PROVE that any right triangle with legs parallel to the coordinate axes contains three different sub-triangles whose slopes form a geometric progression with common ratio r, where 1\neq r> 0.

We prove this for the right triangle ABC with coordinates A(0,0),~B(k,0),~C(0,l); just a slight modification is needed for the general case when the legs are parallel to, but not on, the coordinate axes.

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The desired sub-triangles, each with side slopes in geometric progression and common ratio r, are: \triangle CZY,~\triangle ZBX,~\triangle CZB. Using the given coordinates, we can confirm this by calculating slopes:

    \begin{equation*} \begin{split} \textrm{Slope of CZ}&=\frac{\frac{l}{r+1}-l}{\frac{k}{r+1}-0}\\ &=r\Big(-\frac{l}{k}\Big)\\ \textrm{Slope of ZY}&=\frac{\frac{l(r^2+r+1)}{(r+1)^2}-\frac{l}{r+1}}{\frac{kr}{(r+1)^2}-\frac{k}{r+1}}\\ &=r^2\Big(-\frac{l}{k}\Big)\\ \textrm{Slope of YC}&=-\frac{l}{k}\\ \end{split} \end{equation*}

Thus, the slopes of the sides of \triangle CZY differ by a constant multiple of r. Since we’ve already shown that the slopes of \triangle CZB differ by a constant multiple of r, it just remains to do the same for \triangle ZBX.

    \begin{equation*} \begin{split} \textrm{Slope of ZB}&=\frac{\frac{l}{r+1}-0}{\frac{k}{r+1}-k}\\ &=\frac{1}{r}\Big(-\frac{l}{k}\Big)\\ \textrm{Slope of ZX}&=\frac{\frac{lr}{(r+1)^2}-\frac{l}{r+1}}{\frac{k(r^2+r+1)}{(r+1)^2}-\frac{k}{r+1}}\\ &=\frac{1}{r^2}\Big(-\frac{l}{k}\Big)\\ \textrm{Slope of BX}&=-\frac{l}{k} \end{split} \end{equation*}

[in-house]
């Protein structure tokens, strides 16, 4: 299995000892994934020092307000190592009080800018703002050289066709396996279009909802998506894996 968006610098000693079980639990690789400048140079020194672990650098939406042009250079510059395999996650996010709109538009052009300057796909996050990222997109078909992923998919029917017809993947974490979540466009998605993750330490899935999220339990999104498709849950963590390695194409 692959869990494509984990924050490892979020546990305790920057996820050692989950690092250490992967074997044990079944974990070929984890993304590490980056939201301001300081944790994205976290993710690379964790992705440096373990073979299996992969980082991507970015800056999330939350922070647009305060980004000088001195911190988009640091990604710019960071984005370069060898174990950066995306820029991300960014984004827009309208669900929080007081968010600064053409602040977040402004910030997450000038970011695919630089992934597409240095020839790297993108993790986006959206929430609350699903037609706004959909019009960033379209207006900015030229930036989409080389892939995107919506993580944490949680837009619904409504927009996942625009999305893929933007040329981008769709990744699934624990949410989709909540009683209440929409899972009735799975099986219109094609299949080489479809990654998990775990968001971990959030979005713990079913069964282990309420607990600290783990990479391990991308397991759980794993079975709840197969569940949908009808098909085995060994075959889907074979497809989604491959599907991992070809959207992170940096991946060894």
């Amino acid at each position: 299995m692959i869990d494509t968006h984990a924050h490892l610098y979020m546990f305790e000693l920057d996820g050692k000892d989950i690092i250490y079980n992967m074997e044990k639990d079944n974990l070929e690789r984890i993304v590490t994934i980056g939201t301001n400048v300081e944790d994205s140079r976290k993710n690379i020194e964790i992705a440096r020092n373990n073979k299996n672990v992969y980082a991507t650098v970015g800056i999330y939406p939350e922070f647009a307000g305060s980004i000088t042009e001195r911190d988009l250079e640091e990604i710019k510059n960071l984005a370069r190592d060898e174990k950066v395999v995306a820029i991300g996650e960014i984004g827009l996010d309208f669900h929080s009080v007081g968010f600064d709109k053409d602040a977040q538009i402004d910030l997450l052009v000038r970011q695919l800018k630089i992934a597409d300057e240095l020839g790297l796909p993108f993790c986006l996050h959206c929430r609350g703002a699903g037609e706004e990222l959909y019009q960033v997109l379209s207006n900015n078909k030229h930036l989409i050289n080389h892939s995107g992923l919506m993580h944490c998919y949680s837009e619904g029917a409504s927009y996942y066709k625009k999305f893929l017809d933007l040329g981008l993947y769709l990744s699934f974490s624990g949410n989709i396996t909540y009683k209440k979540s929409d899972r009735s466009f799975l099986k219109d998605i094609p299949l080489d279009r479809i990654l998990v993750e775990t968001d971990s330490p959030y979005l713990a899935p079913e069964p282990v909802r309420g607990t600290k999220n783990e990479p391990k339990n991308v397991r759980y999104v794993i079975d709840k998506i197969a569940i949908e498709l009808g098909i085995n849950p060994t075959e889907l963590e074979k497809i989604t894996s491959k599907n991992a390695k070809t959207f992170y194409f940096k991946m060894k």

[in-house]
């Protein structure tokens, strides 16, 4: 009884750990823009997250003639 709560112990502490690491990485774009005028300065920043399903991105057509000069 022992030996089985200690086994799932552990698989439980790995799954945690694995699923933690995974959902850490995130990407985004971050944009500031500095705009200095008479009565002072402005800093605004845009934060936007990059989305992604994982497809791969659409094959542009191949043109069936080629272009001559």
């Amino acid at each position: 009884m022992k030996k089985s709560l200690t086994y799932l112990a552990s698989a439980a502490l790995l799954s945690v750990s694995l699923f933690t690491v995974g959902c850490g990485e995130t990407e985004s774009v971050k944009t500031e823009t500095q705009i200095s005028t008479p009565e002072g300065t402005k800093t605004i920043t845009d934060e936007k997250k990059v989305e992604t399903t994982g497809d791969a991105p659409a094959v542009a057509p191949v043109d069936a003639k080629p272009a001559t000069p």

Therefore, the slopes of the sides of \triangle ZBX form a geometric progression with common ratio r.

Observe that \triangle GXY in the above diagram has side slopes also in geometric progression, but with common ratio r^2.

Example (zig-zag theorem)

For any right triangle RST with legs (RS,ST) on the coordinate axes, PROVE that there are points X and Y on the hypotenuse RT and an interior point Z such that the slopes of XZ,ZT,TR,RZ,ZY form a five-term geometric progression.

Let the vertices of the right triangle RST be located at R(0,l),~S(0,0),~T(k,0). For 1\neq r> 0, define Z:=(\frac{k}{r+1},\frac{l}{r+1}),~X:=\Big(\frac{k(r^2+r+1)}{(r+1)^2},\frac{lr}{(r+1)^2}\Big),Y:=\Big(\frac{kr}{(r+1)^2},\frac{l(r^2+r+1)}{(r+1)^2}\Big). Then Z is an interior point of \triangle RST; further, X and Y lie (internally) on the hypotenuse RT. With the given coordinates, we have the following slopes:

    \begin{equation*} \begin{split} \textrm{Slope of XZ}&=\frac{1}{r^2}\Big(-\frac{l}{k}\Big)\\ \textrm{Slope of ZT}&=\frac{1}{r}\Big(-\frac{l}{k}\Big)\\ \textrm{Slope of TR}&=-\frac{l}{k}\\ \textrm{Slope of RZ}&=r\Big(-\frac{l}{k}\Big)\\ \textrm{Slope of ZY}&=r^2\Big(-\frac{l}{k}\Big) \end{split} \end{equation*}

These slopes differ by a constant multiple of r. Notice how the line segments XZ,ZT,TR,RZ,ZY are traversed in a sort of “zig-zag” manner as shown below:

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Numerical problems

Always a good idea to support theory with examples.

Example